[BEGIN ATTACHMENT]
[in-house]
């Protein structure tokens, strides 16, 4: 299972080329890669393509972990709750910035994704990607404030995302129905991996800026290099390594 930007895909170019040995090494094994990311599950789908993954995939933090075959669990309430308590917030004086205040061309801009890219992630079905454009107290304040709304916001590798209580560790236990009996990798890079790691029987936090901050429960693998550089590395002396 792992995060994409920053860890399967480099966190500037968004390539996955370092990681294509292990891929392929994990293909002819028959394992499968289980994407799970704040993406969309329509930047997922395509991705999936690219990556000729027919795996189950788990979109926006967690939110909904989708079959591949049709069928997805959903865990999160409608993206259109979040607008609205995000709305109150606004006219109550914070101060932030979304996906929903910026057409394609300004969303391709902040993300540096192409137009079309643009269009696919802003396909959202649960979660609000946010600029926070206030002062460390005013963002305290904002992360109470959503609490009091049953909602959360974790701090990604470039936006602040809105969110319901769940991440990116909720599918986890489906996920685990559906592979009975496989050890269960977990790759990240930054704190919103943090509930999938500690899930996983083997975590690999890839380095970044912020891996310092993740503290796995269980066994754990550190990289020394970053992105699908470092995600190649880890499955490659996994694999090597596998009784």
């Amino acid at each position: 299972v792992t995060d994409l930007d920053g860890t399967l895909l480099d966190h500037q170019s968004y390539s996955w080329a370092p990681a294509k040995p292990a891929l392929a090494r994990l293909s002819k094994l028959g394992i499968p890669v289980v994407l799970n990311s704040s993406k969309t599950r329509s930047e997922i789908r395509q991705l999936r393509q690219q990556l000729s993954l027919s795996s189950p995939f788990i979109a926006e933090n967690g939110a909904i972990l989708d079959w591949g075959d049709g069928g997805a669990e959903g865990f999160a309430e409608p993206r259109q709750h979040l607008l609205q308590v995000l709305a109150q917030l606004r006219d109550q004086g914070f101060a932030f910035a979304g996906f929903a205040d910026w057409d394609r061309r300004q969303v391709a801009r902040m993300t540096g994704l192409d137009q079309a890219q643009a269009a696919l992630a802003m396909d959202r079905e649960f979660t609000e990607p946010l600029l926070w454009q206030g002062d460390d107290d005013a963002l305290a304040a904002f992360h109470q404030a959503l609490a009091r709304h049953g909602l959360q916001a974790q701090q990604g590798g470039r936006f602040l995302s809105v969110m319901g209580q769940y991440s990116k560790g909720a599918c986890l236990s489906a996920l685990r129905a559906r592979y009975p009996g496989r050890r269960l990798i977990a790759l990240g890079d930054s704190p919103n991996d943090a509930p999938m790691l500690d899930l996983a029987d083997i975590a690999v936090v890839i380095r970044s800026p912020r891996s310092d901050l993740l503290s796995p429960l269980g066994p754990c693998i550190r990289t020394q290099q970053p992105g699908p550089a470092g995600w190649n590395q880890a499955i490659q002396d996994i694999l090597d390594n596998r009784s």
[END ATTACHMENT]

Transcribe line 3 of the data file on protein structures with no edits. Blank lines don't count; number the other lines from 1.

């Amino acid at each position: 299972v792992t995060d994409l930007d920053g860890t399967l895909l480099d966190h500037q170019s968004y390539s996955w080329a370092p990681a294509k040995p292990a891929l392929a090494r994990l293909s002819k094994l028959g394992i499968p890669v289980v994407l799970n990311s704040s993406k969309t599950r329509s930047e997922i789908r395509q991705l999936r393509q690219q990556l000729s993954l027919s795996s189950p995939f788990i979109a926006e933090n967690g939110a909904i972990l989708d079959w591949g075959d049709g069928g997805a669990e959903g865990f999160a309430e409608p993206r259109q709750h979040l607008l609205q308590v995000l709305a109150q917030l606004r006219d109550q004086g914070f101060a932030f910035a979304g996906f929903a205040d910026w057409d394609r061309r300004q969303v391709a801009r902040m993300t540096g994704l192409d137009q079309a890219q643009a269009a696919l992630a802003m396909d959202r079905e649960f979660t609000e990607p946010l600029l926070w454009q206030g002062d460390d107290d005013a963002l305290a304040a904002f992360h109470q404030a959503l609490a009091r709304h049953g909602l959360q916001a974790q701090q990604g590798g470039r936006f602040l995302s809105v969110m319901g209580q769940y991440s990116k560790g909720a599918c986890l236990s489906a996920l685990r129905a559906r592979y009975p009996g496989r050890r269960l990798i977990a790759l990240g890079d930054s704190p919103n991996d943090a509930p999938m790691l500690d899930l996983a029987d083997i975590a690999v936090v890839i380095r970044s800026p912020r891996s310092d901050l993740l503290s796995p429960l269980g066994p754990c693998i550190r990289t020394q290099q970053p992105g699908p550089a470092g995600w190649n590395q880890a499955i490659q002396d996994i694999l090597d390594n596998r009784s």